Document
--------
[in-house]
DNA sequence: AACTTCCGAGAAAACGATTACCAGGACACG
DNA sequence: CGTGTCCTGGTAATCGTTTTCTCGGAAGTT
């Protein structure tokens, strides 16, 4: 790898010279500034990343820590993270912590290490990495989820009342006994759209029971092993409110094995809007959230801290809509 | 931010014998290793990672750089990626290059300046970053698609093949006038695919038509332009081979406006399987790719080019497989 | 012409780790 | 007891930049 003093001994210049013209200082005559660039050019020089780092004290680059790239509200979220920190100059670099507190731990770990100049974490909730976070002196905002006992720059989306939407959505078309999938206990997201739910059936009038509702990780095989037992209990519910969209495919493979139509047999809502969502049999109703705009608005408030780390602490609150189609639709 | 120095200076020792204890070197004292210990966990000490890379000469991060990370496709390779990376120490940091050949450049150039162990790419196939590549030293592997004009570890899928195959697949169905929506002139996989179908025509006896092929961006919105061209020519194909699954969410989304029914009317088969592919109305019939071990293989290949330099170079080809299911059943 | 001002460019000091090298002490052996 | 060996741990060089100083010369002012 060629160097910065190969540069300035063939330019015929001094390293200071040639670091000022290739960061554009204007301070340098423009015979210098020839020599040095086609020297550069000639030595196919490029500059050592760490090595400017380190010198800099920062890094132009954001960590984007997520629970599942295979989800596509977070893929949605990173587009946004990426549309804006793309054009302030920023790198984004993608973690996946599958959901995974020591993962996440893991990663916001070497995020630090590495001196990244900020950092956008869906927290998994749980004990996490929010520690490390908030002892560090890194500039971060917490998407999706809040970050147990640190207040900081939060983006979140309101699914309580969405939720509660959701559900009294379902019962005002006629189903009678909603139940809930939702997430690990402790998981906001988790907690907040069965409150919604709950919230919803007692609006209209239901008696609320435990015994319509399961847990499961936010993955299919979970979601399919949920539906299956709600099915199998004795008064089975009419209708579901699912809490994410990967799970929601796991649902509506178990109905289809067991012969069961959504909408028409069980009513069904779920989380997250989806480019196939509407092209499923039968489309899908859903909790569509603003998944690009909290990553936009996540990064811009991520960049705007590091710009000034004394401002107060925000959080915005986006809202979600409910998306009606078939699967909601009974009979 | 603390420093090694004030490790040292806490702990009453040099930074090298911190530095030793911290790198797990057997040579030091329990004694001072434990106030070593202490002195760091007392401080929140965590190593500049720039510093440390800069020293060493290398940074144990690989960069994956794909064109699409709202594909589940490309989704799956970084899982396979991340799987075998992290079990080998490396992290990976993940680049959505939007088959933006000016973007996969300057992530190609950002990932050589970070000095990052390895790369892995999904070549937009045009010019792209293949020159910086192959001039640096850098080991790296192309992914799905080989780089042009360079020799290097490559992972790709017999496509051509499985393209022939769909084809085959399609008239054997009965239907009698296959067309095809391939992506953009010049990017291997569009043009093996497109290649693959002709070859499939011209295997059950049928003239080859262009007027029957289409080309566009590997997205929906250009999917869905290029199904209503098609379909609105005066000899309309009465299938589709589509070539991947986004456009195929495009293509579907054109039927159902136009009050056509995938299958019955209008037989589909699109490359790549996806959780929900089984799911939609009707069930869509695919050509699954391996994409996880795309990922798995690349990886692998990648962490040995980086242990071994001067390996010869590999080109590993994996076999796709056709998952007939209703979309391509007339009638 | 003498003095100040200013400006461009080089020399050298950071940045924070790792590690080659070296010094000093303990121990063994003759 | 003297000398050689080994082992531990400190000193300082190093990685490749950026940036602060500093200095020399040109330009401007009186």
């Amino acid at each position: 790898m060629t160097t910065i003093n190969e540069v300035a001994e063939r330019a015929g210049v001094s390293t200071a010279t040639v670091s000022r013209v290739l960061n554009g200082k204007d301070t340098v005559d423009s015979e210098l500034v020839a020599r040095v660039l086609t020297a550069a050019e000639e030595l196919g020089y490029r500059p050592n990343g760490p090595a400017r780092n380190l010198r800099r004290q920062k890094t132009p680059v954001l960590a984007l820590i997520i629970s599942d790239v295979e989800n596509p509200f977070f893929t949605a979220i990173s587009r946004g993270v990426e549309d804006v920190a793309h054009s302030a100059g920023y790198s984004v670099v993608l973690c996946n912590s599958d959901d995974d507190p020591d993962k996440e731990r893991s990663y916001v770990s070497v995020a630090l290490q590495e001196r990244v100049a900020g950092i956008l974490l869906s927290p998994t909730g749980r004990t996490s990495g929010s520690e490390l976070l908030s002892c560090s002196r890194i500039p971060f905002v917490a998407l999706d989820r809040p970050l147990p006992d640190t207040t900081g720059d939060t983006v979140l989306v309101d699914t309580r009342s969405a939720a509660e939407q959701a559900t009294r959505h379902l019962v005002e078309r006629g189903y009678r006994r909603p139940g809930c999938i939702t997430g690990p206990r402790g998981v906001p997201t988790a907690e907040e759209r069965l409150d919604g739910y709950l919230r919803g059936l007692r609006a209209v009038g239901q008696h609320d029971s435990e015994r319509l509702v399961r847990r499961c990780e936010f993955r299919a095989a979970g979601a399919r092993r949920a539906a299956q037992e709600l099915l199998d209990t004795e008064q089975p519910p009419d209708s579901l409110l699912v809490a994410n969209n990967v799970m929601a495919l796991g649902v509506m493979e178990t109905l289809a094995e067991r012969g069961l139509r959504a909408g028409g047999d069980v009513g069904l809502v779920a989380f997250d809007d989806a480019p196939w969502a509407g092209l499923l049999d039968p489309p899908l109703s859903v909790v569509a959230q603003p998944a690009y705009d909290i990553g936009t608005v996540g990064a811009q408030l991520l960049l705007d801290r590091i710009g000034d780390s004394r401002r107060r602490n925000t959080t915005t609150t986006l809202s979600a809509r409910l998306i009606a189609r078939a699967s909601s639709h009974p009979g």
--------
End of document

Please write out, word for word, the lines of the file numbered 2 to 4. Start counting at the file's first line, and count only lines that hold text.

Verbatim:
DNA sequence: AACTTCCGAGAAAACGATTACCAGGACACG
DNA sequence: CGTGTCCTGGTAATCGTTTTCTCGGAAGTT
């Protein structure tokens, strides 16, 4: 790898010279500034990343820590993270912590290490990495989820009342006994759209029971092993409110094995809007959230801290809509 | 931010014998290793990672750089990626290059300046970053698609093949006038695919038509332009081979406006399987790719080019497989 | 012409780790 | 007891930049 003093001994210049013209200082005559660039050019020089780092004290680059790239509200979220920190100059670099507190731990770990100049974490909730976070002196905002006992720059989306939407959505078309999938206990997201739910059936009038509702990780095989037992209990519910969209495919493979139509047999809502969502049999109703705009608005408030780390602490609150189609639709 | 120095200076020792204890070197004292210990966990000490890379000469991060990370496709390779990376120490940091050949450049150039162990790419196939590549030293592997004009570890899928195959697949169905929506002139996989179908025509006896092929961006919105061209020519194909699954969410989304029914009317088969592919109305019939071990293989290949330099170079080809299911059943 | 001002460019000091090298002490052996 | 060996741990060089100083010369002012 060629160097910065190969540069300035063939330019015929001094390293200071040639670091000022290739960061554009204007301070340098423009015979210098020839020599040095086609020297550069000639030595196919490029500059050592760490090595400017380190010198800099920062890094132009954001960590984007997520629970599942295979989800596509977070893929949605990173587009946004990426549309804006793309054009302030920023790198984004993608973690996946599958959901995974020591993962996440893991990663916001070497995020630090590495001196990244900020950092956008869906927290998994749980004990996490929010520690490390908030002892560090890194500039971060917490998407999706809040970050147990640190207040900081939060983006979140309101699914309580969405939720509660959701559900009294379902019962005002006629189903009678909603139940809930939702997430690990402790998981906001988790907690907040069965409150919604709950919230919803007692609006209209239901008696609320435990015994319509399961847990499961936010993955299919979970979601399919949920539906299956709600099915199998004795008064089975009419209708579901699912809490994410990967799970929601796991649902509506178990109905289809067991012969069961959504909408028409069980009513069904779920989380997250989806480019196939509407092209499923039968489309899908859903909790569509603003998944690009909290990553936009996540990064811009991520960049705007590091710009000034004394401002107060925000959080915005986006809202979600409910998306009606078939699967909601009974009979 | 603390420093090694004030490790040292806490702990009453040099930074090298911190530095030793911290790198797990057997040579030091329990004694001072434990106030070593202490002195760091007392401080929140965590190593500049720039510093440390800069020293060493290398940074144990690989960069994956794909064109699409709202594909589940490309989704799956970084899982396979991340799987075998992290079990080998490396992290990976993940680049959505939007088959933006000016973007996969300057992530190609950002990932050589970070000095990052390895790369892995999904070549937009045009010019792209293949020159910086192959001039640096850098080991790296192309992914799905080989780089042009360079020799290097490559992972790709017999496509051509499985393209022939769909084809085959399609008239054997009965239907009698296959067309095809391939992506953009010049990017291997569009043009093996497109290649693959002709070859499939011209295997059950049928003239080859262009007027029957289409080309566009590997997205929906250009999917869905290029199904209503098609379909609105005066000899309309009465299938589709589509070539991947986004456009195929495009293509579907054109039927159902136009009050056509995938299958019955209008037989589909699109490359790549996806959780929900089984799911939609009707069930869509695919050509699954391996994409996880795309990922798995690349990886692998990648962490040995980086242990071994001067390996010869590999080109590993994996076999796709056709998952007939209703979309391509007339009638 | 003498003095100040200013400006461009080089020399050298950071940045924070790792590690080659070296010094000093303990121990063994003759 | 003297000398050689080994082992531990400190000193300082190093990685490749950026940036602060500093200095020399040109330009401007009186």